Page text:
Goodman makes clear that his faith is an important part of his identity. He wears a yarmulke to work, keeps kosher and avoids events, meetings and other professional responsibilities on the Sabbath. Even so, it’s a challenge. Saturdays are one of a zoo’s busiest days. But each employer has been accommodating, he said.
As opposed to working Saturdays, Goodman works most every Sunday, Christmas and holiday. Not that he minds. He said if he wasn’t observant he’d probably end up working seven days a week, so, “being forced to take a break is a blessing.”
Although Goodman studied animal science at Rutgers, the state university of New Jersey, and received his D.V.M. from Tufts University School of Veterinary Medicine, he always wanted to be an administrator.
“In my position I can make a much larger impact with some of the things I’m doing,” he said.
What exactly that means will be determined in the coming months and years, as the Pittsburgh Zoo is set to begin both a strategic and master plan to identify goals and determine which of its spaces need to be revisited, revamped or removed, Goodman said.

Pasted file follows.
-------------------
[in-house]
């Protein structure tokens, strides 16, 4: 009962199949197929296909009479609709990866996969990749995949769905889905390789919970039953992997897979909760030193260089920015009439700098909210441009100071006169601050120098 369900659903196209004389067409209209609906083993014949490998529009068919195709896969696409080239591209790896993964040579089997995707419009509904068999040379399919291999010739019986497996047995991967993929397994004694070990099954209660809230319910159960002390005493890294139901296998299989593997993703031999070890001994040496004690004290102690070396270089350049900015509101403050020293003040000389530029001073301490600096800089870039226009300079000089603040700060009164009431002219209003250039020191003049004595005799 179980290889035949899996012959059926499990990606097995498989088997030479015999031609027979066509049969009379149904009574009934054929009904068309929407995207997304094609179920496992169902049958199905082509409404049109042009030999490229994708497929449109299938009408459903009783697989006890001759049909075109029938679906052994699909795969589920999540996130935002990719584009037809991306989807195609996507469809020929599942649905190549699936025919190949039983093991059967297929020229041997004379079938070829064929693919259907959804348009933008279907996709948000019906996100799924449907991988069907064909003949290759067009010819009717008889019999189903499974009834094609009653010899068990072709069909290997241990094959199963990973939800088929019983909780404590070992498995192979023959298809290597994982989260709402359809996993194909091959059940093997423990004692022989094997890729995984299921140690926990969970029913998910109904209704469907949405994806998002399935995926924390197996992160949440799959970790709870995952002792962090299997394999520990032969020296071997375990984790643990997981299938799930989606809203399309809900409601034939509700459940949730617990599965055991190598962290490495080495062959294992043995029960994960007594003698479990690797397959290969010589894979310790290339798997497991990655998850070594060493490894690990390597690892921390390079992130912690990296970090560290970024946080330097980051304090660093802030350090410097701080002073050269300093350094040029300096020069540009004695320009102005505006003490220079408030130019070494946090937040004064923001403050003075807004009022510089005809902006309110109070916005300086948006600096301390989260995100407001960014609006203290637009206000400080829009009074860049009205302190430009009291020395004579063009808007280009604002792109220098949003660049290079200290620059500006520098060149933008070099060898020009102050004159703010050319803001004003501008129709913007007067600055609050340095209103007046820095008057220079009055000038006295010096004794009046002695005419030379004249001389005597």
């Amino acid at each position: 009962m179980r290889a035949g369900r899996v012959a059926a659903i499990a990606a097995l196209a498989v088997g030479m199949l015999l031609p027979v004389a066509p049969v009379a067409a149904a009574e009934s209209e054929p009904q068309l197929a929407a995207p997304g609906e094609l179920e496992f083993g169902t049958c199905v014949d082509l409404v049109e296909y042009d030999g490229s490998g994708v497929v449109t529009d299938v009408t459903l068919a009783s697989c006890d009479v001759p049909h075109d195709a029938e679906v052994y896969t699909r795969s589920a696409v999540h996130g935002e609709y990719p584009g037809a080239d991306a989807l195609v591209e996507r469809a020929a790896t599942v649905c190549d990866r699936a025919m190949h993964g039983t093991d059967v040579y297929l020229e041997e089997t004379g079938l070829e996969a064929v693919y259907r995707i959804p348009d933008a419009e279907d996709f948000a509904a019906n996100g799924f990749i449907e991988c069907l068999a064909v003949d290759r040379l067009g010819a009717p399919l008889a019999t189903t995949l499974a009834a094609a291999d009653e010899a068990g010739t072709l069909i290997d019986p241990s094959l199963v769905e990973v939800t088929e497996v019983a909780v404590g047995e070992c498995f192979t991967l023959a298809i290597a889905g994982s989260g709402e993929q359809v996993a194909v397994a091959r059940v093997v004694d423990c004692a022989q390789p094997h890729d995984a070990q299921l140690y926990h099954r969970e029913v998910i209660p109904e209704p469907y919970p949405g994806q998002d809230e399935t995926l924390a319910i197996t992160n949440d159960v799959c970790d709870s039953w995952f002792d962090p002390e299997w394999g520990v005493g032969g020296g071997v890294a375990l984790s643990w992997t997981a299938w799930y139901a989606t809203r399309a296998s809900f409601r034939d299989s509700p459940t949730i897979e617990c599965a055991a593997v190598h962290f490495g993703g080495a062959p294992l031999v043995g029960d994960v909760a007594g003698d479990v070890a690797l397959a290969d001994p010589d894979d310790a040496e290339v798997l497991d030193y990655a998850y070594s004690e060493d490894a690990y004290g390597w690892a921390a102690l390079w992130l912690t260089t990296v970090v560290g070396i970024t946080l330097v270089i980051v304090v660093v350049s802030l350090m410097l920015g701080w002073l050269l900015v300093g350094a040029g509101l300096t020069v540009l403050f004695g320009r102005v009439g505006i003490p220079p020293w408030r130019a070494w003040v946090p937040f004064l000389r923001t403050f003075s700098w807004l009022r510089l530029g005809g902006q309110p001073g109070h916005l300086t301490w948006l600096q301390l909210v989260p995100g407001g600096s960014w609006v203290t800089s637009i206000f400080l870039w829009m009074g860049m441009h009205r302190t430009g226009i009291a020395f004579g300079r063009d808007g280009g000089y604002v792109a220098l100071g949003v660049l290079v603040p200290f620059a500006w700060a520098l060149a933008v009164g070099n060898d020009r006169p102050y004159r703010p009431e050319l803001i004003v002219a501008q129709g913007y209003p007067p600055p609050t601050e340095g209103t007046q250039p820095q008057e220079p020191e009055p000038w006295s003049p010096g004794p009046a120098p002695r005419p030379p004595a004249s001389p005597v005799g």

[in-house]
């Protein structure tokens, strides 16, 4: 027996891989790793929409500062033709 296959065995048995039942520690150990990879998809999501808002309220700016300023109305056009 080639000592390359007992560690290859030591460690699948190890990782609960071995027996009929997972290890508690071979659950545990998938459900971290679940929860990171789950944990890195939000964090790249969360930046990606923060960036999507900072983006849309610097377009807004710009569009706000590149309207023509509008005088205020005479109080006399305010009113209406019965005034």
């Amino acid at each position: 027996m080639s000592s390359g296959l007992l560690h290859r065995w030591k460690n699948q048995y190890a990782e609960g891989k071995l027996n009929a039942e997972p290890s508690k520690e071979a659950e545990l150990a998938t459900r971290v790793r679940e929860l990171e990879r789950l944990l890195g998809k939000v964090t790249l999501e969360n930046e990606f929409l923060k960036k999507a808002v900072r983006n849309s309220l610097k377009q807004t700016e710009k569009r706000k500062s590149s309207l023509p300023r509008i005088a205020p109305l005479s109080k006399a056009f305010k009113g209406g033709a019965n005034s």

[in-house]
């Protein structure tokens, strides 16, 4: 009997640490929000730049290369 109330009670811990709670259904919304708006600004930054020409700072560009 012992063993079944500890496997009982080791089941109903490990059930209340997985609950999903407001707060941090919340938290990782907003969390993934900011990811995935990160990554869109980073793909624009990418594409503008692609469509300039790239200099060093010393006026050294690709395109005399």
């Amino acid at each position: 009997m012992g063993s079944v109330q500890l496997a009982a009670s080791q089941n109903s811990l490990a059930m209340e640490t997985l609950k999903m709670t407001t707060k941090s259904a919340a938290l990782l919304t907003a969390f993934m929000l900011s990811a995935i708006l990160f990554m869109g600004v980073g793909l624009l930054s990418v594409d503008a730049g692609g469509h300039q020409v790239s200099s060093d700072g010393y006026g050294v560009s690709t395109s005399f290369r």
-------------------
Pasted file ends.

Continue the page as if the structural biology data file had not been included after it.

As the CEO walked past an area that sells pizza, ice cream and other refreshments, he noted that despite the Zoo’s largely outdoor setting, it isn’t immune from pandemic challenges. Like other employers, it was forced to make cuts early on and is now having difficulties filling open positions, such as cashiers, ticket takers and ride operators.
Even so, there’s work underway that signals a bright future, he said.
Goodman cited the Zoo’s Sea Turtle Second Chance program, and how the program nurses hatchlings and injured sea turtles until they’re healthy enough to be returned to the wild, as well as the Zoo’s International Conservation Center, a 1,000-acre facility, located in Somerset County, dedicated to African elephant conservation, education, training, breeding and research.
The challenge right now, Goodman explained, is getting people to care.
If zoos can strengthen their relationships with patrons, and inspire them to alter their attitudes and behaviors, “that will make the biggest difference,” he said. Whether supporters end up personally championing conservation efforts or electing officials who believe in safeguarding habitats and wildlife, those actions can lead to substantial change.